A Game of Circles: The Disparities Between COVID-19 and the Financial Crisis
Updated: Dec 30, 2022
The fallout of the Financial Crisis and the COVID-19 pandemic differ significantly. The Financial Crisis aftermath was one characterised by low inflation rates with GDP taking up to eight years to recover. (ONS, 2018a) In contrast, after the pandemic, the UK economy has and is experiencing record high rates of inflation. These disparities have strangely manifested despite a comparable monetary rollout by the Bank of England. In both historic cases, the Bank of England engaged in expansionary monetary policy by reducing interest rates and introducing Quantitative Easing programmes. This poses the question, how has the same policy approach yielded drastically different outcomes? To help answer this problem, the following column will examine the different impacts of the Financial Crisis and COVID-19 pandemic on the UK’s financial and industrial circulation. Once these differences are established, we will then discuss how such disparities led to two contrasting inflationary outcomes derived from expansionary monetary measures. When looking at the Financial Crisis in the UK, it is found that a financial contagion spread to the British economy from the US as the subprime mortgage crash led to a significant devaluation of assets such as housing. (Figure 1) As such, this contagion spread throughout the financial circulation, yielding an overall loss of confidence within the banking and financial sector. (House of Commons Treasury Committee, 2009) Yet, the problem spread to the industrial circulation. With UK banks having little liquidity, the willingness for financial firms to supply credit to the rest of the economy fell. (Riley, Rosazza-Bondibene and Young, 2014) Moreover, the demand for loans from consumers decreased as unemployment rates rose. (Figure 2) At the same time, lower valuations and falling demand from unemployed consumers meant that firms were less likely to take out new loans and agents with existing debts were at higher risk. A reduction in GDP followed (ONS, 2018b) and inflation rates fell. (Figure 3) This prompted a monetary response from the Bank of England of a reduction in the base interest rate and QE (Quantitative Easing) to steer inflation rates closer to target. (Deleidi and Mazzucato, 2018) Yet, despite this intervention, the creation of money by institutions did not accelerate. (Figure 4) Financial firms were unwilling to lend due to the low confidence in the financial sector and low demand from the industrial circulation. As such, central banks failed to increase M4 (the supply of money broadly defined) growth, making monetary policy ineffective at increasing inflation at the time.
Unlike the Financial Crisis, the pandemics contagion originated within the industrial circulation as lockdown measures drastically reduced aggregate supply and demand levels. With this, the Bank of England forecasted that the pandemic would be disinflationary. (Bank of England, 2020a) As such, similarly to the Financial Crisis, QE measures paired with interest rate cuts were implemented. (Bank of England, 2021) (Bank of England, 2020b) However, the outcomes of these policies were drastically different for two reasons. First, the rollout of fiscal support in the form of Furlough ensured that labour markets were protected during the pandemic. (Powell, Francis-Devine and Clark, 2021) Second, with the pandemic first originating in industrial circulation rather than the financial one, the lack of confidence that occurred during the Financial Crisis in the financial system did not manifest. Granted, the significant impact of COVID on the real economy did yield devaluations in assets, yet, this was only temporary as the announcement of fiscal support meant that forward-looking markets recovered quickly. (Wearden, 2021) Hence a more secure financial sector was willing to supply debt as the creation of private money was made easier due to loose monetary measures. Moreover, with the industrial circulation having recovered due to fiscal stimulus, there was existing demand for debt, increasing aggregate demand. Consequently, despite policymakers introducing similar monetary measures in both crises, the contrasts in the causes of these events have made the outcomes of the same approach severely different with monetary policy being inflationary during the pandemic. (IIMR, 2021)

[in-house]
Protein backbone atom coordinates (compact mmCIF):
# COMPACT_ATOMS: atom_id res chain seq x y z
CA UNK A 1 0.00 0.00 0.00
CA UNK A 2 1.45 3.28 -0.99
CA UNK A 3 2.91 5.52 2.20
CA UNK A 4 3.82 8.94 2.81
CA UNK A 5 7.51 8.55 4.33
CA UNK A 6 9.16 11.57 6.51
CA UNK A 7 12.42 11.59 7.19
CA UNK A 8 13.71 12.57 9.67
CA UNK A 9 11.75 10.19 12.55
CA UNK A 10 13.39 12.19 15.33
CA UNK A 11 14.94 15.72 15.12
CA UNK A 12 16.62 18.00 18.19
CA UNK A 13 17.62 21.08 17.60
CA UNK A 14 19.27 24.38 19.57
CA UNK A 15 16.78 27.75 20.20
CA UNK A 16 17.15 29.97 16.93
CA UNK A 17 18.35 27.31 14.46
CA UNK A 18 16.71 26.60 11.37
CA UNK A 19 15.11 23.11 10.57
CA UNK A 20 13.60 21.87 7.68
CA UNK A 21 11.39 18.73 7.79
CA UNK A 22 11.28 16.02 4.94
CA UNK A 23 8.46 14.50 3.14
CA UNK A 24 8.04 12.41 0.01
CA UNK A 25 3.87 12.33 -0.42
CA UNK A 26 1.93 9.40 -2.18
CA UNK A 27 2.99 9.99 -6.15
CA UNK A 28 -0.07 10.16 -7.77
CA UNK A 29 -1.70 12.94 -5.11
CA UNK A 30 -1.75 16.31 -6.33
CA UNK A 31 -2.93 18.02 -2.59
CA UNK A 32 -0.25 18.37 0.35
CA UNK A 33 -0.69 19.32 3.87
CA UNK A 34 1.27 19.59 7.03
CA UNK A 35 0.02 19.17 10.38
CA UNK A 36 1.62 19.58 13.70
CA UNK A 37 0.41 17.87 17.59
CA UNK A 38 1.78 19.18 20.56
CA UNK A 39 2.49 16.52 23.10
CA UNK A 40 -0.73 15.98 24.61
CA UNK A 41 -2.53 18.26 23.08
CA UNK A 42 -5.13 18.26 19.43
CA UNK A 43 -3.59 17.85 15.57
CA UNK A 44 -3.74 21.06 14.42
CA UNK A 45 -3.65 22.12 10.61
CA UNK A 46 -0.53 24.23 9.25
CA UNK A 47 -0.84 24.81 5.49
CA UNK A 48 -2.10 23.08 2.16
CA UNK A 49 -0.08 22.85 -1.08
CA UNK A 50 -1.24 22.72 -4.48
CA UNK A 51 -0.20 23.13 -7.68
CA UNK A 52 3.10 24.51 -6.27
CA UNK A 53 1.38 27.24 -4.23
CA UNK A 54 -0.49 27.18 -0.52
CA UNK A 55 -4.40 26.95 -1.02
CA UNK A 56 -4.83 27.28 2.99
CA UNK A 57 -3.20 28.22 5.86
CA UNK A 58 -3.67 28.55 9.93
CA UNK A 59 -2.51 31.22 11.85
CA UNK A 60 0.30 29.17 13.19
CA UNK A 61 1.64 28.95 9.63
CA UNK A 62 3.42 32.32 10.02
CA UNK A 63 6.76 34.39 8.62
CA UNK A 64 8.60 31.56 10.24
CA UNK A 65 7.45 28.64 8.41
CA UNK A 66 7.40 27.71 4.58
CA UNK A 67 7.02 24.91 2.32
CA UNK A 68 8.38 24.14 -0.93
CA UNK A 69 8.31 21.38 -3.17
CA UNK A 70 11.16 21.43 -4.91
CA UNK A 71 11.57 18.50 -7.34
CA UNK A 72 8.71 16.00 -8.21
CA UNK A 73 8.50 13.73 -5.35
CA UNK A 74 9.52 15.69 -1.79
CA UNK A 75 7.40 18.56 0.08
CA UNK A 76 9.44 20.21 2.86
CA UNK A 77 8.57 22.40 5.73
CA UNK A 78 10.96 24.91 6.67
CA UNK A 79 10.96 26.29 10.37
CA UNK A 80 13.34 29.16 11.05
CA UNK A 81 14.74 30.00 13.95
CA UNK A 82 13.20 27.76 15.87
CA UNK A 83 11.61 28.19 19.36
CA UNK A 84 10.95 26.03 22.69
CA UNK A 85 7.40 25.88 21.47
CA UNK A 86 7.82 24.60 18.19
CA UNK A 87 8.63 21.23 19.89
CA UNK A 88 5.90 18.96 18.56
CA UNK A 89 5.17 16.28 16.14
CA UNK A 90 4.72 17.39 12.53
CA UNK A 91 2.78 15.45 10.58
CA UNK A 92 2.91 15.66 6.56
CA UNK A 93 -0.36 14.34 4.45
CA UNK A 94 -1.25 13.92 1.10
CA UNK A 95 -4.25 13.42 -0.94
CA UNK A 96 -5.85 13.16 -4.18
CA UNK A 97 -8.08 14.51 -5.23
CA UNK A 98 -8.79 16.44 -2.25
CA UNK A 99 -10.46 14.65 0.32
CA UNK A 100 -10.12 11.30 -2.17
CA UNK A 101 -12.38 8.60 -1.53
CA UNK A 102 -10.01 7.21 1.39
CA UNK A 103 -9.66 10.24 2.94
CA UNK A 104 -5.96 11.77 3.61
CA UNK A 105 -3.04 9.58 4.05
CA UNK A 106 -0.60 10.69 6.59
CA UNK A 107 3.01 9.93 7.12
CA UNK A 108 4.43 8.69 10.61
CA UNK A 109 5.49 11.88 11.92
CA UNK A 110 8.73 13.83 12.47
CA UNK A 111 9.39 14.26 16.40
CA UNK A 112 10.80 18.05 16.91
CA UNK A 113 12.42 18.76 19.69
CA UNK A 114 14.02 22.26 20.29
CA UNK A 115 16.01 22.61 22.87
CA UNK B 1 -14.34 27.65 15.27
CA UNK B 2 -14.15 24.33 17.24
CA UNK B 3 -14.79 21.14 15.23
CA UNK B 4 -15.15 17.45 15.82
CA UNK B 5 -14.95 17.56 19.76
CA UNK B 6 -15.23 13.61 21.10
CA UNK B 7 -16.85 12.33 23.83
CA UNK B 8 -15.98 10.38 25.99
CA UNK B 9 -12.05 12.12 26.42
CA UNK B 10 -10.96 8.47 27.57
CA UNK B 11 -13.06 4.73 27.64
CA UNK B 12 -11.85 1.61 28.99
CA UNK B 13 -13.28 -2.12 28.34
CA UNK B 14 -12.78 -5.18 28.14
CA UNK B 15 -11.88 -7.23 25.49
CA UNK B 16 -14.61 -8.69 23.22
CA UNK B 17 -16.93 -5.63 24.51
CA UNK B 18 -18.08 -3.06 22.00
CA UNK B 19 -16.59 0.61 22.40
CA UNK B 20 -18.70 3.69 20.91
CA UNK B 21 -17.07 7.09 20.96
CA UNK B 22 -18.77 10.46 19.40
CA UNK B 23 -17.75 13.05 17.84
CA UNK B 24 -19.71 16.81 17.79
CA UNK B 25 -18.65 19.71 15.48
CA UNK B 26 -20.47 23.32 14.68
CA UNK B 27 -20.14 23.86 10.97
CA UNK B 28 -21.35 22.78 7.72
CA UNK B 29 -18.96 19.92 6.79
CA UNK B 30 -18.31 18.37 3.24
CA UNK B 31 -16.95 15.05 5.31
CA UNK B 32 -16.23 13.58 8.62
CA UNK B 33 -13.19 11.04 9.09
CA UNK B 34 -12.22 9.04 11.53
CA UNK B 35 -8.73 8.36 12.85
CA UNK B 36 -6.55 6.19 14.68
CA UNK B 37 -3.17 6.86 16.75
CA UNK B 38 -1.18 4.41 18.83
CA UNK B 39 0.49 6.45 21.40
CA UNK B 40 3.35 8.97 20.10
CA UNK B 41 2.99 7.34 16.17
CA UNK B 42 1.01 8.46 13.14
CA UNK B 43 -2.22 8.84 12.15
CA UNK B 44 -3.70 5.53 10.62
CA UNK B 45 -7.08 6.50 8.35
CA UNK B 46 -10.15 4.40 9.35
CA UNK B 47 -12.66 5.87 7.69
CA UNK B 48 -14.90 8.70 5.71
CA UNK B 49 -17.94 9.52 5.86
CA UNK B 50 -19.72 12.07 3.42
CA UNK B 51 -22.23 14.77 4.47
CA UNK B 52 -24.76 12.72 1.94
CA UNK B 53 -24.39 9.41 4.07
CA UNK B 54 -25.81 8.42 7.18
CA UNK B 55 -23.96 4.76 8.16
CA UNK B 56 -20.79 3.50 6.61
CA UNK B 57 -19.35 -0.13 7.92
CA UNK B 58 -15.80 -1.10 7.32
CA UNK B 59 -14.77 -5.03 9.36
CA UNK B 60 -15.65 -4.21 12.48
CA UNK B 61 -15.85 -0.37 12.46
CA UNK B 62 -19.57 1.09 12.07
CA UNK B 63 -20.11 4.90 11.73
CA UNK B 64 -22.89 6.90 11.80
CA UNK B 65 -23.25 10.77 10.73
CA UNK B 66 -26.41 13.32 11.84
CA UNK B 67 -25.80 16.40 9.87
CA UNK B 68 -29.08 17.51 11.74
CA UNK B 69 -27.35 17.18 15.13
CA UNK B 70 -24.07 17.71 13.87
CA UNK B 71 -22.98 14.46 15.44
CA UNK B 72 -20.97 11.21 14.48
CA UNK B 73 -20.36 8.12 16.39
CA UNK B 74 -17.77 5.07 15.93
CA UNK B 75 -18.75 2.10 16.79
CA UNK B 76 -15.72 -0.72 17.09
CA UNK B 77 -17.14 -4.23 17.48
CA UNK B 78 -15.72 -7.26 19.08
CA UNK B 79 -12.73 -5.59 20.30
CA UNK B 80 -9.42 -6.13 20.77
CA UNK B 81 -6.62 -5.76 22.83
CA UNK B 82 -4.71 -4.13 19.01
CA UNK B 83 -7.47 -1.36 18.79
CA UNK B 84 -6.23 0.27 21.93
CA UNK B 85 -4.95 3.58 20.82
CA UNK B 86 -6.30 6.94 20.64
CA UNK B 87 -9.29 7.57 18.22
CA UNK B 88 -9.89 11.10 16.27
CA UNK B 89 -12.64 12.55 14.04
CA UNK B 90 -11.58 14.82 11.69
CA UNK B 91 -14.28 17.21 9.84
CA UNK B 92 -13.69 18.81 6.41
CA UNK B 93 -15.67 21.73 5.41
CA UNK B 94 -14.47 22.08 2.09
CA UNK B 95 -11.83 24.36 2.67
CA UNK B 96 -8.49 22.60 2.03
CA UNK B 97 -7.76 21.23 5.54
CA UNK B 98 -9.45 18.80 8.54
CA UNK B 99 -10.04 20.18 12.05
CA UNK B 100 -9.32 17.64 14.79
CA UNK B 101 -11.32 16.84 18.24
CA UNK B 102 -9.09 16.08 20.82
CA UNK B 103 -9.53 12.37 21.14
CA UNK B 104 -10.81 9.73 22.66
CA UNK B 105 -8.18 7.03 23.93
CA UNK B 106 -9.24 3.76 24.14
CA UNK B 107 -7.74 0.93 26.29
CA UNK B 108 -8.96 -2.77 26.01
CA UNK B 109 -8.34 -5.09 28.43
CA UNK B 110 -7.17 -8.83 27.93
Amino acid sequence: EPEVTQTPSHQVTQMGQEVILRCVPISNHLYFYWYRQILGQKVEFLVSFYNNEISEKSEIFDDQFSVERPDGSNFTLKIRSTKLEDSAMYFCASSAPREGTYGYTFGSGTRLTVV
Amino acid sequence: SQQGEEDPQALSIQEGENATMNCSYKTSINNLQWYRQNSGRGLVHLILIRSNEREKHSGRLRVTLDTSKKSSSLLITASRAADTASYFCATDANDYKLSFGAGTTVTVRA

Bank of England (2020a). Monetary Policy Committee Monetary Policy Report. [online] Available at: https://www.bankofengland.co.uk/-/media/boe/files/monetary-policy-report/2020/may/monetary-policy-report-may-2020
Bank of England (2020b). Quantitative Easing. [online] Bankofengland.co.uk. Available at: https://www.bankofengland.co.uk/monetary-policy/quantitative-easing
Bank of England (2021). Our Response to Coronavirus (Covid-19). [online] www.bankofengland.co.uk. Available at: https://www.bankofengland.co.uk/coronavirus
Deleidi, M. and Mazzucato, M. (2018). The Effectiveness and Impact of post-2008 UK Monetary Policy Quantitative Easing: the Theory. [online] Available at: https://www.ucl.ac.uk/bartlett/public-purpose/sites/public-purpose/files/iipp-pb-03-qe-16-08-2018.pdf
IIMR (2021). IIMR February 2021: 'Why didn’t QE Spark Inflation after 2009 and what’s Different now?'. T. Congdon. [online] www.youtube.com. Available at: https://www.youtube.com/watch?v=-NbuaG8rPz4
ONS (2018a). The 2008 Recession 10 Years on - Office for National Statistics. [online] Ons.gov.uk. Available at: https://www.ons.gov.uk/economy/grossdomesticproductgdp/articles/the2008recession10yearson/2018-04-30.
ONS (2018b). The 2008 Recession 10 Years on - Office for National Statistics. [online] Ons.gov.uk. Available at: https://www.ons.gov.uk/economy/grossdomesticproductgdp/articles/the2008recession10yearson/2018-04-30